Sawtooth National Forest
Forest Overview
The Sawtooth National Forest encompasses 2.1 million acres of some of the nation's most magnificent country. Managed and protected by the U.S. Department of Agriculture's Forest Service, the Sawtooth National Forest is a working, producing Forest that has been providing goods and services to the American people since its establishment in 1905.

The Forest is primarily located in the central heart of Idaho. There is one unit in northern Utah, four units south of the Snake River with the remainder of the units located east and west of Bellevue, Idaho all the way north to Stanley and the Salmon River. The Forest is divided into five management units. These units include the Twin Falls, Burley, Ketchum, Fairfield Ranger Districts and the Sawtooth National Recreation Area.

Heritage Resources
The Sawtooth National Forest is managed for multiple benefits. Professional management insures adequate yields of high quality water and continuing soil productivity. Cattle and sheep grazed on this National Forest produce more than 6,300 tons of red meat annually. The Forest provides homes for more than 220 species of birds, 78 different mammals, 28 species of reptiles and amphibians and 25 species of cold water fish. Trees here not only provide homes for wildlife and a pleasant visual backdrop for residents and visitors, but also contribute to the nation's need for wood products. Each year trees are harvested for firewood, posts, poles, house logs, sawtimber, landscaping and Christmas trees.

Throughout the Forest, a wide variety of opportunities exist from very primitive to highly developed recreation sites. During the popular recreation seasons, the Forest publishes a weekly recreation report that provides current information regarding campgrounds, roads and trails and various recreation activities. The season of the year makes no difference as the Sawtooth is a "Forest For All Seasons." Wintertime offers outstanding wintertime recreation experiences for cross-country skiing on both groomed and ungroomed trails. Downhill skiing is offered at four developed winter sports areas that provide some of the finest terrain and snow conditions found anywhere. Snowmobiling is popular with marked and groomed trails and warming huts available. Springtime visitors are rewarded with snow-capped mountain peaks, rushing streams and meadows carpeted with hundreds of varieties of wildflowers. Summer visitors have more than 86 developed camping and picnic areas at their disposal. High quality summer recreation opportunities include swimming, fishing, scenic driving, camping, picnicking, backpacking, photography, horseback riding and so on. Trail bike riding and two and four-wheel drive vehicle opportunities occur in many areas of the Forest. Visitor activities such as guided hikes, campfire programs, auto tours, and exhibits are provided throughout the Sawtooth National Recreation Area. Fall brings a very pleasant change to the Sawtooth. Spectacular color displays occur in areas where aspen, cottonwood, and willow trees abound. During this season the number of visitors drops off, leaving visitors with unlimited opportunities to really "get away from it all." The Sawtooth offers outstanding opportunities for hunting and fishing. These activities are regulated by the State of Idaho Department of Fish and Game.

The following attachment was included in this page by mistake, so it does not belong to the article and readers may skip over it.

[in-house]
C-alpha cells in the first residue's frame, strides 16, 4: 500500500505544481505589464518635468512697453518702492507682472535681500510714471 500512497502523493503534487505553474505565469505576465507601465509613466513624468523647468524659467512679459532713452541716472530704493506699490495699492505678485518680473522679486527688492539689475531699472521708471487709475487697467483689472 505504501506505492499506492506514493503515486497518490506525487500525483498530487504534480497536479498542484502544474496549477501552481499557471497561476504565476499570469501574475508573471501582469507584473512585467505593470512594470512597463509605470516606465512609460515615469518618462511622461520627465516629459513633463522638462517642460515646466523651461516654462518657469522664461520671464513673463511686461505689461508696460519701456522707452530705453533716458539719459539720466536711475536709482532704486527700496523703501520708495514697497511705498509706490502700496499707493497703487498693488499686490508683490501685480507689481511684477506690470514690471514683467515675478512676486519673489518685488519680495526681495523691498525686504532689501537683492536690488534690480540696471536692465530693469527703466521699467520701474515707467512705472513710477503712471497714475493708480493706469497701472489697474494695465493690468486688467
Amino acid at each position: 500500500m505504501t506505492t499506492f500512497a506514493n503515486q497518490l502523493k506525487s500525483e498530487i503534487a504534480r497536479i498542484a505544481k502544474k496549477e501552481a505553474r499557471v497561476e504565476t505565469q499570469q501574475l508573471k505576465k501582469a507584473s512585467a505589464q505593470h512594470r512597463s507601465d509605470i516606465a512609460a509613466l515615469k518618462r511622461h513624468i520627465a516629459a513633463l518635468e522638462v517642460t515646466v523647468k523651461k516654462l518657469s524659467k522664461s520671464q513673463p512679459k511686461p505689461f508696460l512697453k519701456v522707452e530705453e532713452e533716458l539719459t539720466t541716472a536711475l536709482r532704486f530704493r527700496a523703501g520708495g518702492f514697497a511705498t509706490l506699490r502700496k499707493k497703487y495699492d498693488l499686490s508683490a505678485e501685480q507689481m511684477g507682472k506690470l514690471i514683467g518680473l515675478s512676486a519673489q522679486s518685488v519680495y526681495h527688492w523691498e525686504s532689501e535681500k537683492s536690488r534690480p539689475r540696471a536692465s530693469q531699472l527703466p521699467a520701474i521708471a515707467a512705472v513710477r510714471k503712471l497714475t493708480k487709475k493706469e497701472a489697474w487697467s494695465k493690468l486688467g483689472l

Written and compiled by Jacqueline Harvey 1999.
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